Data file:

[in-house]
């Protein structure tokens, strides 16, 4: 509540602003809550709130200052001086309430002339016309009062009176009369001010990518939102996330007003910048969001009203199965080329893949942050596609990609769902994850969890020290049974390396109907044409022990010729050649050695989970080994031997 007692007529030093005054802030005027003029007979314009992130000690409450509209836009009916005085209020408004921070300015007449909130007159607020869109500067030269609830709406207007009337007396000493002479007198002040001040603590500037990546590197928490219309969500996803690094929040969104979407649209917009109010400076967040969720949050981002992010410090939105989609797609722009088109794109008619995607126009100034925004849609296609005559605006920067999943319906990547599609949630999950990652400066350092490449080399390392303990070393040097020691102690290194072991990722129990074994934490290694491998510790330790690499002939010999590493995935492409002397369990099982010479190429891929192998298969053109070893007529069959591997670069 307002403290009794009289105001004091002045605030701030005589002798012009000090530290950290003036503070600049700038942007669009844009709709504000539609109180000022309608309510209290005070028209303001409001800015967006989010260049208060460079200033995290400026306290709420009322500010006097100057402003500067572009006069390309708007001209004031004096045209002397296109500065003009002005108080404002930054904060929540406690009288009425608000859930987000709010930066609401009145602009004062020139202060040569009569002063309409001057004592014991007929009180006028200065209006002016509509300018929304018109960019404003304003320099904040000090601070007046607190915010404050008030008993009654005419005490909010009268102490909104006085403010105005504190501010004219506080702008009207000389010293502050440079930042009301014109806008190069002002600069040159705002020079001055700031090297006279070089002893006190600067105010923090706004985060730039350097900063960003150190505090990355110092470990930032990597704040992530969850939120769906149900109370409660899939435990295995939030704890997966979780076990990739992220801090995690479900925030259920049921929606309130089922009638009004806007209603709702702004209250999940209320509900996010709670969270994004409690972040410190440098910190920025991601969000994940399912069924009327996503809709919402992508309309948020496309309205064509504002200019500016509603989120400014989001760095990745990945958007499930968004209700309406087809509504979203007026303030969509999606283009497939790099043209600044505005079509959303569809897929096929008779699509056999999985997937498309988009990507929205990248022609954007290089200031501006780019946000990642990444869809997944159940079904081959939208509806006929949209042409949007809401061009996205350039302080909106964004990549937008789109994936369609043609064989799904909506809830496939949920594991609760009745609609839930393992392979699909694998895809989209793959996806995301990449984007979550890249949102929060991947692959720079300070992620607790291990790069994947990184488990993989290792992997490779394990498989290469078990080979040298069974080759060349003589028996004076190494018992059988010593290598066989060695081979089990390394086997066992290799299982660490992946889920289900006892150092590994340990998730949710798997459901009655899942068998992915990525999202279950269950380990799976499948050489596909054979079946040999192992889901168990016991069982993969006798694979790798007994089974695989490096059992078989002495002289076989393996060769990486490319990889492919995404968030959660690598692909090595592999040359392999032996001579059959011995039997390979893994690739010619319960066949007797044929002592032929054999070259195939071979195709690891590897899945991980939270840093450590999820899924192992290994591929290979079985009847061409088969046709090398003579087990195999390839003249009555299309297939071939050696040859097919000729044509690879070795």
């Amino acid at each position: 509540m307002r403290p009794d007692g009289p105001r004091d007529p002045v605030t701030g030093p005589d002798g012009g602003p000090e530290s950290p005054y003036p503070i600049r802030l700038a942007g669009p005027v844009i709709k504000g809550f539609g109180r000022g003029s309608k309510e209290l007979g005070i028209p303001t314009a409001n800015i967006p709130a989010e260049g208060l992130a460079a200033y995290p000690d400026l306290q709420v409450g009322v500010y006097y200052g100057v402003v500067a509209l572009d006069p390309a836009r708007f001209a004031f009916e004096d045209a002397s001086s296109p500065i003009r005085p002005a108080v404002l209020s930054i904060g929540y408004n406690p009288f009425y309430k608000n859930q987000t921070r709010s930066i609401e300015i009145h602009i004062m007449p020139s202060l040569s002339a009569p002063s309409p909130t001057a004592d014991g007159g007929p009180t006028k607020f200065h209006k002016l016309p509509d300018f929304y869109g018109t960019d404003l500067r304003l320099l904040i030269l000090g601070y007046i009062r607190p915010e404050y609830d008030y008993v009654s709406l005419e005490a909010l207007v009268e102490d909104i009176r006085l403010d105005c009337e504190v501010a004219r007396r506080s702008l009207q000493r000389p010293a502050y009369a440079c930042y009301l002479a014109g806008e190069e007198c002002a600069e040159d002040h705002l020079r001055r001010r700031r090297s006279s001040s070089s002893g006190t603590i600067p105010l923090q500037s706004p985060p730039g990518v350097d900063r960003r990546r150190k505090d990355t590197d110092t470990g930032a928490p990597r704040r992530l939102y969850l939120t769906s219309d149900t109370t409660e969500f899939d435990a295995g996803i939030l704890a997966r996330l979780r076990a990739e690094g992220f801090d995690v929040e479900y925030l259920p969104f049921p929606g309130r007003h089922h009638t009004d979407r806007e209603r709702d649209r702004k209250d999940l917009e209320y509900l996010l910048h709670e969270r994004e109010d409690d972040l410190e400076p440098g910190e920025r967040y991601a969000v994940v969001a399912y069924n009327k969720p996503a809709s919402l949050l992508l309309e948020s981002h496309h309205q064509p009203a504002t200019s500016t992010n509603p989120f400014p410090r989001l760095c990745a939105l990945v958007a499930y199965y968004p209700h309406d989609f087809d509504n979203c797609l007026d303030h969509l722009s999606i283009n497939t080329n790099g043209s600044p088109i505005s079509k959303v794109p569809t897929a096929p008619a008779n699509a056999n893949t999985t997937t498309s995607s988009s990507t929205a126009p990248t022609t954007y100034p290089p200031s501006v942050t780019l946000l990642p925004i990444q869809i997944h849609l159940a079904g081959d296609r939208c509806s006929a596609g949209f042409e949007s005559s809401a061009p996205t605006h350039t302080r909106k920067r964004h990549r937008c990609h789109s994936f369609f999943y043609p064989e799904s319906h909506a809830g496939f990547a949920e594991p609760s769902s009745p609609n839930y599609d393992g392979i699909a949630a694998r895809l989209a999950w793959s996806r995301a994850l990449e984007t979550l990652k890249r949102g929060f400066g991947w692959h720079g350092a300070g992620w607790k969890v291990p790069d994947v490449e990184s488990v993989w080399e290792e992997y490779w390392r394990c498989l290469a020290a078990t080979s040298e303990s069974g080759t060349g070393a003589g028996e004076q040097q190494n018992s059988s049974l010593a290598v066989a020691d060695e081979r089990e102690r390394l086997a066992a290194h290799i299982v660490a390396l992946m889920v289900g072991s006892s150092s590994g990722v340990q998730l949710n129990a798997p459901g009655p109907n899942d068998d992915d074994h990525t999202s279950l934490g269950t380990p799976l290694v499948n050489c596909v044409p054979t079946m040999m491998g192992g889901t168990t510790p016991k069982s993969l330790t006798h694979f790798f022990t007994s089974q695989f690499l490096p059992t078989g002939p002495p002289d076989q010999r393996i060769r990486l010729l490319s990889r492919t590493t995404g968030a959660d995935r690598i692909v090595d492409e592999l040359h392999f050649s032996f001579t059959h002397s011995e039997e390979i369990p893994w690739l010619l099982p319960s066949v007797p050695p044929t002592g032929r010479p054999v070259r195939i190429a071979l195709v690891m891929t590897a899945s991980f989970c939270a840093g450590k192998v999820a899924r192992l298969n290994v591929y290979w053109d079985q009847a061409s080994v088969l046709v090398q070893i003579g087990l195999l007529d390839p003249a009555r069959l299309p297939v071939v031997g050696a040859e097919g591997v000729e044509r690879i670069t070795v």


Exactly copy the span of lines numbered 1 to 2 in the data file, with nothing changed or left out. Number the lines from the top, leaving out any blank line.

[in-house]
């Protein structure tokens, strides 16, 4: 509540602003809550709130200052001086309430002339016309009062009176009369001010990518939102996330007003910048969001009203199965080329893949942050596609990609769902994850969890020290049974390396109907044409022990010729050649050695989970080994031997 007692007529030093005054802030005027003029007979314009992130000690409450509209836009009916005085209020408004921070300015007449909130007159607020869109500067030269609830709406207007009337007396000493002479007198002040001040603590500037990546590197928490219309969500996803690094929040969104979407649209917009109010400076967040969720949050981002992010410090939105989609797609722009088109794109008619995607126009100034925004849609296609005559605006920067999943319906990547599609949630999950990652400066350092490449080399390392303990070393040097020691102690290194072991990722129990074994934490290694491998510790330790690499002939010999590493995935492409002397369990099982010479190429891929192998298969053109070893007529069959591997670069 307002403290009794009289105001004091002045605030701030005589002798012009000090530290950290003036503070600049700038942007669009844009709709504000539609109180000022309608309510209290005070028209303001409001800015967006989010260049208060460079200033995290400026306290709420009322500010006097100057402003500067572009006069390309708007001209004031004096045209002397296109500065003009002005108080404002930054904060929540406690009288009425608000859930987000709010930066609401009145602009004062020139202060040569009569002063309409001057004592014991007929009180006028200065209006002016509509300018929304018109960019404003304003320099904040000090601070007046607190915010404050008030008993009654005419005490909010009268102490909104006085403010105005504190501010004219506080702008009207000389010293502050440079930042009301014109806008190069002002600069040159705002020079001055700031090297006279070089002893006190600067105010923090706004985060730039350097900063960003150190505090990355110092470990930032990597704040992530969850939120769906149900109370409660899939435990295995939030704890997966979780076990990739992220801090995690479900925030259920049921929606309130089922009638009004806007209603709702702004209250999940209320509900996010709670969270994004409690972040410190440098910190920025991601969000994940399912069924009327996503809709919402992508309309948020496309309205064509504002200019500016509603989120400014989001760095990745990945958007499930968004209700309406087809509504979203007026303030969509999606283009497939790099043209600044505005079509959303569809897929096929008779699509056999999985997937498309988009990507929205990248022609954007290089200031501006780019946000990642990444869809997944159940079904081959939208509806006929949209042409949007809401061009996205350039302080909106964004990549937008789109994936369609043609064989799904909506809830496939949920594991609760009745609609839930393992392979699909694998895809989209793959996806995301990449984007979550890249949102929060991947692959720079300070992620607790291990790069994947990184488990993989290792992997490779394990498989290469078990080979040298069974080759060349003589028996004076190494018992059988010593290598066989060695081979089990390394086997066992290799299982660490992946889920289900006892150092590994340990998730949710798997459901009655899942068998992915990525999202279950269950380990799976499948050489596909054979079946040999192992889901168990016991069982993969006798694979790798007994089974695989490096059992078989002495002289076989393996060769990486490319990889492919995404968030959660690598692909090595592999040359392999032996001579059959011995039997390979893994690739010619319960066949007797044929002592032929054999070259195939071979195709690891590897899945991980939270840093450590999820899924192992290994591929290979079985009847061409088969046709090398003579087990195999390839003249009555299309297939071939050696040859097919000729044509690879070795």